Yesterday I attended a workshop at Loughborough University to discuss Planning and Implementation of Effective Collaboration in Construction, the PIECC (pronounced ‘peace’) project.
The event was one of the final deliverables of a two-year, EPSRC-funded project run by Loughborough’s Mark Shelbourn and Dino Bouchlaghem (with industry involvement from Avanti, Arup, Buro Happold, Capita Symonds, Mott MacDonald and Taylor Woodrow Construction). According to the soon-to-be-published handbook, the “project has developed a decision-making framework to aid project team members to plan and implement collaborative working into their projects” (I was also pleasantly surprised to find that the PIECC handbook quotes the definition of ‘collaborative working’ that I developed in my book). The framework covers four key areas:
- developing a joint business strategy
- developing a collaboration brief for the project
- guiding to the team to plan the solution to be introduced
- providing guidance on implementing the solution
Despite my active interest in collaborative working and associated ICT issues, I only became aware of the PIECC project earlier this year (I am not the only one; I mentioned it last week to a couple of colleagues at the NCCTP marketing meeting and they also claimed no knowledge of it), and – despite the Avanti involvement – I don’t recall it being mentioned in any of Constructing Excellence meetings I have attended over the past couple of years.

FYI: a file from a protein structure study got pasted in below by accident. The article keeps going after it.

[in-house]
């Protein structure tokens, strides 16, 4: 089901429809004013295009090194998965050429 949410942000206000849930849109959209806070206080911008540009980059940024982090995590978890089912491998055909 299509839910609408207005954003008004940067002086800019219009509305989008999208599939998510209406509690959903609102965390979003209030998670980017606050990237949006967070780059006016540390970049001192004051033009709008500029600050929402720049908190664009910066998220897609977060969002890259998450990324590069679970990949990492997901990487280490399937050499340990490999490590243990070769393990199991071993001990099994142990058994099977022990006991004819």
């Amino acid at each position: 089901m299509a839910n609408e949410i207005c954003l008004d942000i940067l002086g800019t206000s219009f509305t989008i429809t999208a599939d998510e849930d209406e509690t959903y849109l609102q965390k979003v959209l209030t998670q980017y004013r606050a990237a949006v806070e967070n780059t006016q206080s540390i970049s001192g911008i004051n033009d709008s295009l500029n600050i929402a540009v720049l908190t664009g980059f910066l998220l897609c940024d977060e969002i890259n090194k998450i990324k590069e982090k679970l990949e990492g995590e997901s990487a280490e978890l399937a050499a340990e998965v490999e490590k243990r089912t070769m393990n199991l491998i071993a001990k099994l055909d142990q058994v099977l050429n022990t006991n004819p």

I suspect my lack of awareness of PIECC will be shared by many others within the UK construction industry outside of the project’s partners. Indeed, at today’s workshop I did express the hope that some effort might yet be expended in raising awareness of PIECC and disseminating information about it.
It would be a shame if it disappeared or got forgotten. PIECC has some useful guidance on addressing some of the people and process issues that underpin successful collaboration (yet again, I found myself re-using the 80:20 people and processes v. technology rule of thumb I put forward in my book), and – in its support for the Avanti approach – it implicitly endorses the PIX Protocol, which I had a minor role in developing a couple of years ago. Perhaps its greatest value lies in the agenda it provides for teams wanting to organise and run a workshop to promote collaborative working.
In this respect, I suspect it will become another weapon in the arsenal employed by consultants promoting the Avanti approach, alongside the PIX Protocol, perhaps complementing existing toolkits, eg: the Office of Government Commerce’s Successful Delivery toolkit (published July 2003) and the associated procurement guide 05 (The Integrated Project Team: teamworking and partnering), and the Strategic Forum for Construction’s Integration Toolkit, published in late 2003.